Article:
Whereas O’Brien described the Vietnam vet experience through memory expressed in language, Klay expresses the Iraq/Afghan vet experience through language expressed in memory. Better minds than mine will deconstruct the semiotics of Klay’s stories, but I continually came away impressed at how Klay demonstates how language can be a weapon both in the theater of war and in the theater of the war imagination. The Things They Carried leaves you conscious of the tricks of memory, while you carry away from Klay the tricks of language. Soldier lingo pervades the book, of course, but the short story “OIF” (for “Operation Iraqi Freedom”) inundates you with acronyms, eventually drowning you in a sea of alphabet soup to the point that language itself breaks down as a means of expressing what it was like to be there for those who weren’t. Similarly, a vet who specialized in “psychological operations” finds himself still manipulating minds while pursuing a degree on an American college campus among kids and even professors who look to him for some kind of war-won wisdom. “The only thing I felt I really had on these kids was the knowledge of just how nasty and awful humans are,” the speaker sadly admits, but only to himself. While writing about a war based on lies to the American public, Klay examines the lies the public tells itself about war as well as the lies vets allow themselves to tell and live because the alternative truth might be too much to handle for them and us. When a discharged vet turned lawyer writes a Medal of Honor citation as a favor for a friend in “Unless It’s a Sucking Chest Wound,” he interviews soldiers as research and finds that speaking with them “put[s] life into all the phrases I’d seen trotted out in all the awards I’d ever processed.” Klay puts life into the language of war and sucks you in with a compelling sense of the compassion between comrades as well as the never-ending desire to be simply understood rather than grandly honored.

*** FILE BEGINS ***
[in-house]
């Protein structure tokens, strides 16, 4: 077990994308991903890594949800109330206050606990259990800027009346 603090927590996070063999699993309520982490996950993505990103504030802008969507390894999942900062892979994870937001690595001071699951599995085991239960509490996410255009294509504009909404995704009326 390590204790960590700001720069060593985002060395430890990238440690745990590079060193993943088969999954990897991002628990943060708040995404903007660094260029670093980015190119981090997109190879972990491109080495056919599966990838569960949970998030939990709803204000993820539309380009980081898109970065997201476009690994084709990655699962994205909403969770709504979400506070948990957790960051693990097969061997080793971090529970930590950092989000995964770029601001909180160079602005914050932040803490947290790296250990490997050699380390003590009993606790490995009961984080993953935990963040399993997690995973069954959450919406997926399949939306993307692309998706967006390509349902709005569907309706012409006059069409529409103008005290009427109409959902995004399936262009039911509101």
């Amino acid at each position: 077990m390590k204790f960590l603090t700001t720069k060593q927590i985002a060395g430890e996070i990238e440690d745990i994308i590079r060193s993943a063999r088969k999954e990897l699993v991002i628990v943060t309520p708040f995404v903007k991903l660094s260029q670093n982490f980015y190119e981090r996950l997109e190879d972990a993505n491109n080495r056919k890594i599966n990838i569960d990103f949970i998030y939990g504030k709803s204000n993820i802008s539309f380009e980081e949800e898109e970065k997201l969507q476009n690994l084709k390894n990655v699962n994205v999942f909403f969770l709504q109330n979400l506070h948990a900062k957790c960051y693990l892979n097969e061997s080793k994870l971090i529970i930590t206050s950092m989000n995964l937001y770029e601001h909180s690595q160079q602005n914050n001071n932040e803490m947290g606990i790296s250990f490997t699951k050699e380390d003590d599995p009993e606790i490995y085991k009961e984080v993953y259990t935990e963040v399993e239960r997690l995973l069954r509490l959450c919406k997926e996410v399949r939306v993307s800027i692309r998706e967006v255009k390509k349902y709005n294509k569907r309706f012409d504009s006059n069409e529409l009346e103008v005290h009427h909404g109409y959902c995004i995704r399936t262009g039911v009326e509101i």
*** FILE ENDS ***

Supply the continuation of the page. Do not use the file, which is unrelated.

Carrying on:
Of all the memorable voices in Phil Klay’s Redeployment, the voice of the chaplain (“Chaps,” as the men call him) resounds the most in my memory. While delivering a tough sermon to an unreceptive audience of hardened combat soldiers consumed by their hate of the local Iraqis, who hate in return for the destruction of their homes and chaos of their lives, the Chaplain asks the soldiers to put themselves in the shoes of the insurgents: “Do not suffer alone. Offer suffering up to God, respect your fellow man, and perhaps the sheer awfulness of this place will become a little more tolerable.” That’s good advice for all vets as well as the American public struggling to embrace them back into the fold. Klay’s Redeployment hopes that we share the suffering of the Iraq/Afghan wars with one another and “redeploy” the negativity of physical and emotional pain into the positivity of community and belonging. “If you’re an American citizen, it’s your war,” Klay continually stresses in interviews. The American people may finally be willing to hear that truth and accept the people who bore that burden the greatest. Fortunately, Phil Klay may finally be the person we’ve been waiting for to speak that simple truth.